One of the ways Republicans have traditionally tried to get rid of federal programs that enjoy broad support from the American public is to suggest that they should be block granted to the states in order to allow them to have discretion over meeting their own constituent’s needs. Right now they are busy making those arguments in an attempt to block grant Medicaid.
In many cases block granting allows Republicans to reduce funds and then force states to make the hard choices about who gets hurt – letting them escape accountability while claiming that the outcomes demonstrate that the programs don’t work. It’s a pretty neat trick if the public let’s you pull it off.
You might have heard that yesterday Office of Management and Budget Director Mick Mulvaney suggested that the Meals on Wheels program doesn’t work. While I don’t mind that this administration is taking some flack for being heartless with their budget cuts, that isn’t necessarily the case he made.
"Isn't feeding seniors in and of itself the fulfillment of the program's goal?" Director Mulvaney was asked about cuts to Meals on Wheels pic.twitter.com/sKnq3wHsN2
— VICE News (@vicenews) March 16, 2017
Mulvaney actually said that the Community Development Block Grant (CDBG – which some states use to fund Meals on Wheels) hasn’t shown an appreciable benefit to taxpayers. That is their rationale for eliminating the CDBG program altogether.
The whole purpose of CDBG is captured in its title:
The Community Development Block Grant (CDBG), one of the longest-running programs of the U.S. Department of Housing and Urban Development, funds local community development activities such as affordable housing, anti-poverty programs, and infrastructure development. CDBG, like other block grant programs, differ from categorical grants, made for specific purposes, in that they are subject to less federal oversight and are largely used at the discretion of the state and local governments and their subgrantees.
Because state and local governments have discretion over how to spend the money, there is no central goal with which to measure their success. That is why Mulvaney can say that they “haven’t shown an appreciable benefit to taxpayers.”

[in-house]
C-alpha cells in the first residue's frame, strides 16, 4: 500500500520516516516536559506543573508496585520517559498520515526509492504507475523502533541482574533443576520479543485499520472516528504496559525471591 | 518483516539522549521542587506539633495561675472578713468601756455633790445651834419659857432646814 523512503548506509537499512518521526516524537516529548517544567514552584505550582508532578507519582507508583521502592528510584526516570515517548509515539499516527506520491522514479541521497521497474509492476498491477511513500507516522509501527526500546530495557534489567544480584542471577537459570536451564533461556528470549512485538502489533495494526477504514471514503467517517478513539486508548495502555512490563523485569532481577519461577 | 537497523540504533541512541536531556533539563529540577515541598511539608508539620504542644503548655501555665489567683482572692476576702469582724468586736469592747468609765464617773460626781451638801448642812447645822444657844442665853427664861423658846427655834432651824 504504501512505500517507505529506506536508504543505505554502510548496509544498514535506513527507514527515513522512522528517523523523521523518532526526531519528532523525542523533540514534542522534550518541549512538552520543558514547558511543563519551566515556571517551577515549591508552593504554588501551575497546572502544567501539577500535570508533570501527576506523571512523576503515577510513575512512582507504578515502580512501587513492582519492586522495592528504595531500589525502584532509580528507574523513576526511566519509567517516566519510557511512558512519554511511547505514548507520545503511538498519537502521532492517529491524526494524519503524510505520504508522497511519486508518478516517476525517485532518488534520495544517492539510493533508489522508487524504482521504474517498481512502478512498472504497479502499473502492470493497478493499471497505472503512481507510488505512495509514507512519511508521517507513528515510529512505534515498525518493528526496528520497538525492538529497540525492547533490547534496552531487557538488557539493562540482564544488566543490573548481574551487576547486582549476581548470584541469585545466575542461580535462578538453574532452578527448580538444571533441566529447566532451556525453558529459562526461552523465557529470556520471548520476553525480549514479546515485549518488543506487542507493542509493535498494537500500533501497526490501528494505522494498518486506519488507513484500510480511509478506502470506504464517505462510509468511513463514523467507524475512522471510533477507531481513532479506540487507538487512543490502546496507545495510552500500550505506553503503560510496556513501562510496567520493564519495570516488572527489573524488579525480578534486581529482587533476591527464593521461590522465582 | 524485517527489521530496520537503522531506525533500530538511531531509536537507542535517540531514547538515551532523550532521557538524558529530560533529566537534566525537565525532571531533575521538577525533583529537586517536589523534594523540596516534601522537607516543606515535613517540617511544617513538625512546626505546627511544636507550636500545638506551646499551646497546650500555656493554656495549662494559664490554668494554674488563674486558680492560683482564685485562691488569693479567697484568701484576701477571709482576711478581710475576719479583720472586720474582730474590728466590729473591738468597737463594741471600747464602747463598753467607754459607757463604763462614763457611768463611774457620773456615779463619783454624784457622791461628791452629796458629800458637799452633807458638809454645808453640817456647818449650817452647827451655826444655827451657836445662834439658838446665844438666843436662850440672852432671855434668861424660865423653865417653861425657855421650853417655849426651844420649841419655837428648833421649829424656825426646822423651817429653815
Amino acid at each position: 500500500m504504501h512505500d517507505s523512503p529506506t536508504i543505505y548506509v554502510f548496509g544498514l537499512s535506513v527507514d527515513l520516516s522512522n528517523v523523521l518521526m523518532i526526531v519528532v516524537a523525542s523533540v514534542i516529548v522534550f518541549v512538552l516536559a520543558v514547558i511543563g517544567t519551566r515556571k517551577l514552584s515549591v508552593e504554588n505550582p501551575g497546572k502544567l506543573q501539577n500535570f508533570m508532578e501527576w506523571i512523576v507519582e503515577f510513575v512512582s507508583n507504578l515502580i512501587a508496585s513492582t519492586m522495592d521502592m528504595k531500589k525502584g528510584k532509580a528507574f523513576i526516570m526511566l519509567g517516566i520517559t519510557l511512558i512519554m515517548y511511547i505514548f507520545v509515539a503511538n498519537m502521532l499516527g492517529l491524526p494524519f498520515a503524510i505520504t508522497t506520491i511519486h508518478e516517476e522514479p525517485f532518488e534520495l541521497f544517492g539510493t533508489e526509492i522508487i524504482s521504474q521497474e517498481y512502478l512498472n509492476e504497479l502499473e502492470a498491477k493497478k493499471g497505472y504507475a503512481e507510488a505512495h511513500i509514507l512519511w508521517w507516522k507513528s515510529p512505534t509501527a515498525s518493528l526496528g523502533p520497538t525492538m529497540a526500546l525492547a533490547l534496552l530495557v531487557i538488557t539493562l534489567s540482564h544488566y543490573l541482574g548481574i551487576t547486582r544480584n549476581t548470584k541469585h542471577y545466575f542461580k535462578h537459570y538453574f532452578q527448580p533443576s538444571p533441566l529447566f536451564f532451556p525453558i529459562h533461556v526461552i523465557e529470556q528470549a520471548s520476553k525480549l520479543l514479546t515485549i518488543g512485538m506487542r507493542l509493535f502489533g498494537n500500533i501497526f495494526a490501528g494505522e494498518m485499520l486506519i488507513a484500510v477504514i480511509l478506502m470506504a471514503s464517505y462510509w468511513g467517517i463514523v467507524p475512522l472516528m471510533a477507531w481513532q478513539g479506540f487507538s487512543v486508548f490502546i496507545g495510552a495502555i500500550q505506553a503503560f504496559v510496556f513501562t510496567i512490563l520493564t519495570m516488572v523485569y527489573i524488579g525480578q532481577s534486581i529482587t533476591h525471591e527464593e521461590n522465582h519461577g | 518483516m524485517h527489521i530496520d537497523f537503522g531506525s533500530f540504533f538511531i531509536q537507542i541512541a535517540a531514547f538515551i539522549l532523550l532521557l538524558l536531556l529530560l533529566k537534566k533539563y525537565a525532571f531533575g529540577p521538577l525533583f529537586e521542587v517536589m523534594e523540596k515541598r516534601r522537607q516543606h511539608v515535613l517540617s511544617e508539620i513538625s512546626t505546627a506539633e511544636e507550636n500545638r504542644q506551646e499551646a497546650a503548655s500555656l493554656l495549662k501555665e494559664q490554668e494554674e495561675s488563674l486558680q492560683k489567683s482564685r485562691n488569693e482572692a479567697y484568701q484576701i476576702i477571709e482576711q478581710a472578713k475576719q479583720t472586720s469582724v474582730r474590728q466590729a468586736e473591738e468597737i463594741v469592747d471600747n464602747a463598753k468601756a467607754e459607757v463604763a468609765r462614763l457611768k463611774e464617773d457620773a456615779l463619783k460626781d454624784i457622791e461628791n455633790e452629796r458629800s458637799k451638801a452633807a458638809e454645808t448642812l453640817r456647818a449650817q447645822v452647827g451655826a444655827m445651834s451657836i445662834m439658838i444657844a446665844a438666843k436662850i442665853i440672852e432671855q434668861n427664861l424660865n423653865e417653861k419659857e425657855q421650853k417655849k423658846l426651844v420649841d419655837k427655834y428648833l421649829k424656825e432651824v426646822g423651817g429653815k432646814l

During the news conference yesterday, both Meals on Wheels and after-school programs were brought up as examples of programs funded by CDBG. Most of the funds are actually spent, as the description above suggests, on things like housing and infrastructure development. So there is a huge range of potential outcomes to measure.
When I was the executive director of a nonprofit, we used a small CDBG allocation to provide pre-court diversion services for youth who were first-time offenders. As an example of the outcome we produced, over a 20 year period, our six month recidivism rate for youth who completed the program hovered around 5%. But that is a far cry from the number of elders who can stay in their own homes because they receive meals, or the number of homeless people housed. In other words, it’s not that these programs don’t show an appreciable benefit, it’s that, due to the discretion allowed over how to spend the money, outcomes vary in terms of what they are trying to accomplish.
In commenting on the blowback Mulvaney has gotten about this Kevin Drum notes correctly that only a tiny portion of CDBG funds are spent on Meals on Wheels and that it is only a small part of what funds that program. That was affirmed by a statement from Meals on Wheels. But my experience validates that this is often how these kinds of efforts are funded:
This successful public-private partnership, for which every federal dollar is matched with about three dollars from other sources, enables at-risk seniors to stay out of more expensive healthcare settings and remain more healthy, safe and independent in their own homes, where they want to be. After all, we can provide a senior with Meals on Wheels for an entire year for roughly the same cost of an average one-day stay in the hospital or ten days in a nursing home.
Much of the patchwork that is our safety net at the local level consists of relatively small infusions of government funds stitched together in public-private partnerships designed to prevent huge public expenditures that would otherwise be incurred. Meals on Wheels is one example of how that happens and a loss of funding from one source puts the whole system at risk.
We should be having a discussion about whether or not we want the safety net which addresses the needs of vulnerable Americans to rest on such a shaky foundation. But beyond that, this is a perfect example of what Republicans try to do once federal programs are block granted to the states.